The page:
Trinity County

Love Letter Springs

I had the fortune of driving to a job near Hayfork, CA this summer. The job went super quick and I ended up with a day to kill – so I set our to explore some backroads between Hayfork and Big Bar. You can take Barker Creek Road to eventually get to Coral Bottom Road and then over to Big Bar. There are also endless USFS roads that go off in all directions. I happened to notice a neat looking ridge that had a spot named Love Letter Springs on the map. With a name like that, I couldn’t resist checking it out.

So many roads I tell you...

So many roads I tell you…

In the lowlands, the forest transitions from oak woodlands to conifer forests. It is evident that there once was way more of this oak woodland, largely due to Douglas-fir encroachment. As fire suppression in northern California reaches its 100th year, we see the last of the oak stands being swallowed up by conifers.

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As you leave the lowland valleys the road leads into the deep forests that make up the Shasta-Trinity National Forest. These forests are diverse, and many different forest types are found along these roads. Douglas-fir stands appear to be the most common.

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In the higher elevations, true fir species, pine and incense cedar become more common. The composition of these forests are largely driven by fire disturbance. Indeed most of these ridge lines have been used as fire lines during firefighting efforts in the past several decades.

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This became more evident as the road passes through more recently burned timber. Many view forest forest fires as devastating, however this is seldom the case. In wilderness areas, fire – while they may look destructive – create tremendous life. Dead trees lure large populations of insects and as result chum up the food chain in the form of food for birds and reptiles, while advancing decay in standing snags that will provide nesting structure for many birds and small mammals.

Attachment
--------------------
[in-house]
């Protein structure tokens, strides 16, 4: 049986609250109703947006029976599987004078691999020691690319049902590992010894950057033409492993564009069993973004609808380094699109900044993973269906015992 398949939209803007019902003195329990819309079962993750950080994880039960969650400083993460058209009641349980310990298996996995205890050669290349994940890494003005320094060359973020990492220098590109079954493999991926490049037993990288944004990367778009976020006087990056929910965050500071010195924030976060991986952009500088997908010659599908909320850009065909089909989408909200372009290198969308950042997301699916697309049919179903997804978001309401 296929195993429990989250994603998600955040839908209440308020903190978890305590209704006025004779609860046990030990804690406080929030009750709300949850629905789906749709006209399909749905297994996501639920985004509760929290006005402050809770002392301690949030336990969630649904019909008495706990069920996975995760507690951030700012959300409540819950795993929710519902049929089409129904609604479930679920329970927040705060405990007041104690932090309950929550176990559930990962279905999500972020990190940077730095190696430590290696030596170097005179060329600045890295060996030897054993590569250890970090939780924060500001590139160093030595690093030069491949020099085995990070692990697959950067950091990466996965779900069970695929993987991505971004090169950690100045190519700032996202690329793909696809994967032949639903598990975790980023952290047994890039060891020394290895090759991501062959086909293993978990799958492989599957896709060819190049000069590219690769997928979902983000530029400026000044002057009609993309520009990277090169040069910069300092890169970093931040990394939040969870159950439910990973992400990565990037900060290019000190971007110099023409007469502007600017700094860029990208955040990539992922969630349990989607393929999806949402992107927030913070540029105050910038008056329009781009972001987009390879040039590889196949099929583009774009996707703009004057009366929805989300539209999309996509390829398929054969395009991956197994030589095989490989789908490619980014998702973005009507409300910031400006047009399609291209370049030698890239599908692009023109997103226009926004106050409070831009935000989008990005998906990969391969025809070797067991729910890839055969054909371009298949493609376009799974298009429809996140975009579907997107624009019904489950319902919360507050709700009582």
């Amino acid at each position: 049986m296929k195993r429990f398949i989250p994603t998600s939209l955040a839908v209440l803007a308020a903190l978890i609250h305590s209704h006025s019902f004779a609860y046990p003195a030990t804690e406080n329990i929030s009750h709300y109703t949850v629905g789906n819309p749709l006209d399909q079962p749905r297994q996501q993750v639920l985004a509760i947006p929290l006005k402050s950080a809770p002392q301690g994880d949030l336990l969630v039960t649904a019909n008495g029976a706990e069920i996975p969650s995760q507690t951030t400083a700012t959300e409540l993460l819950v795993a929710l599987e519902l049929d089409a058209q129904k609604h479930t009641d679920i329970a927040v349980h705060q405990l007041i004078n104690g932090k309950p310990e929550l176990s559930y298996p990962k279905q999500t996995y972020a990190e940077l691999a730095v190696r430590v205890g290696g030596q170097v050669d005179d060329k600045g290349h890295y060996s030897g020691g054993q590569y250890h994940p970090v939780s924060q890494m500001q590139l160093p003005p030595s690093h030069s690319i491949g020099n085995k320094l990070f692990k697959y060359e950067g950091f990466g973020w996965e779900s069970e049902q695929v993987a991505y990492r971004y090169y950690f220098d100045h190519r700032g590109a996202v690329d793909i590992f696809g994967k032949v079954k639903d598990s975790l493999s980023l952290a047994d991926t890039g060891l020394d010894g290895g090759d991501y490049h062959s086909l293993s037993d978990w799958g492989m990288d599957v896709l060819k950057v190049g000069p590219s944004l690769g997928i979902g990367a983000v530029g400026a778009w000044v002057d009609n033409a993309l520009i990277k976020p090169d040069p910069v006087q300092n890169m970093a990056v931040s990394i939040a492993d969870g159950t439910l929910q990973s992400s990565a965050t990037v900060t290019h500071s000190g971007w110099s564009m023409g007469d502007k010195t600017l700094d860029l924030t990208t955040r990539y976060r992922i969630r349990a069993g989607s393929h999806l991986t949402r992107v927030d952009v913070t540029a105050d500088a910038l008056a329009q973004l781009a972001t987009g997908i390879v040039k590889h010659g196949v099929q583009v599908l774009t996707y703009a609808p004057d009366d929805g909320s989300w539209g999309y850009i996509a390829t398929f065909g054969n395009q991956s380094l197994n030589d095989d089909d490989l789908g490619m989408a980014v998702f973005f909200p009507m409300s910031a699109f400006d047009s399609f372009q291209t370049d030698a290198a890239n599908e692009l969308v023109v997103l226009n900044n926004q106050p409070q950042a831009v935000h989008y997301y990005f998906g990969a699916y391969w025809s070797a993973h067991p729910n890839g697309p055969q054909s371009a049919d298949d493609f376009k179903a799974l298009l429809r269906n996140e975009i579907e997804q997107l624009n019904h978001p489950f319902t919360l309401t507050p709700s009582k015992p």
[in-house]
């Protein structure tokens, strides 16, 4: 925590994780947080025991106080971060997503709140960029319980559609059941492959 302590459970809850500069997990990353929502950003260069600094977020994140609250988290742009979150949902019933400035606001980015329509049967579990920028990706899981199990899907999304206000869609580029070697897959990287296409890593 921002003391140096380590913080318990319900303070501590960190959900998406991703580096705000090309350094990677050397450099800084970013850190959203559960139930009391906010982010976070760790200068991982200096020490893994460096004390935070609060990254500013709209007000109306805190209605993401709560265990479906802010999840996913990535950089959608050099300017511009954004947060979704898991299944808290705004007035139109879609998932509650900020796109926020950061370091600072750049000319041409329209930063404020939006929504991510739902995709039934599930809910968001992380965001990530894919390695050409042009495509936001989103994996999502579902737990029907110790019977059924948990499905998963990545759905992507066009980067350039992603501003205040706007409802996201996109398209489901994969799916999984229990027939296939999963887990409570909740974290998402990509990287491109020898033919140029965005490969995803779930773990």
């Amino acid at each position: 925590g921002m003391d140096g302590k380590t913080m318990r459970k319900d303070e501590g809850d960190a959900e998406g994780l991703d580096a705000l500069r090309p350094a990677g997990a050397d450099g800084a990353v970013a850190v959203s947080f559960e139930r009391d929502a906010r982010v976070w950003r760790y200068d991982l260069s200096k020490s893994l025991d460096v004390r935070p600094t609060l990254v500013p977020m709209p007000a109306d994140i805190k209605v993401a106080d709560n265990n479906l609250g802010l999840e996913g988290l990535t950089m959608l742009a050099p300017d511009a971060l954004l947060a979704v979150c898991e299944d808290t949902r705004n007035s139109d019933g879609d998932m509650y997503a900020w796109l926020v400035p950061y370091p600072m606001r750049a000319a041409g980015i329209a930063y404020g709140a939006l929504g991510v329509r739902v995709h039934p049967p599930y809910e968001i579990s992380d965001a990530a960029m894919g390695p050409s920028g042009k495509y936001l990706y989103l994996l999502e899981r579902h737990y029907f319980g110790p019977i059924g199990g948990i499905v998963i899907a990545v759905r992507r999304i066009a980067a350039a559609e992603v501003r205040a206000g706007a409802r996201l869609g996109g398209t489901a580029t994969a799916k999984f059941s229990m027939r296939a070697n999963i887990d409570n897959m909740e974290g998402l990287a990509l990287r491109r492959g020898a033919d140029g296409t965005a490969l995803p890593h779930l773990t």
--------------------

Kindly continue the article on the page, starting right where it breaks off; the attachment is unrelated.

Fire also creates a mosaic of forest layers that increase diversity. Grass and herbaceous plants tend to thrive post fire and these reinvigorated regrowth is highly nutritious for grazing animals like deer and elk. I write this is the wake of a busy fire season Humboldt County and indeed the whole State. While many people get frustrated by “let it burn” policies in national forests, its important to understand the benefits of fire. It also should be known that fires have always been part of the climate in western forests. Millions of years of evolution have shaped the disturbance-response effects of forests, from the serotonous cones of pine trees that only open following fires, to the development of large cavities in trees that many species depend on.

Love Letter Springs

Love Letter Springs

Tried as I might to find the backstory of this place, I found nothing. Most place names tend to be either practical names, like the names of homesteaders or ranches, or names that signify some hardship – like Hells Hole or Devils Elbow or Starvation Flat…This spot got a name that seems inspired by someones love. A rare thing, at least on a map. And sitting near this cold water spring, high on a mountain you can see how one would find inspiration. A magnificent view perhaps fueled the longing to write to a loved one in the mists of desolation.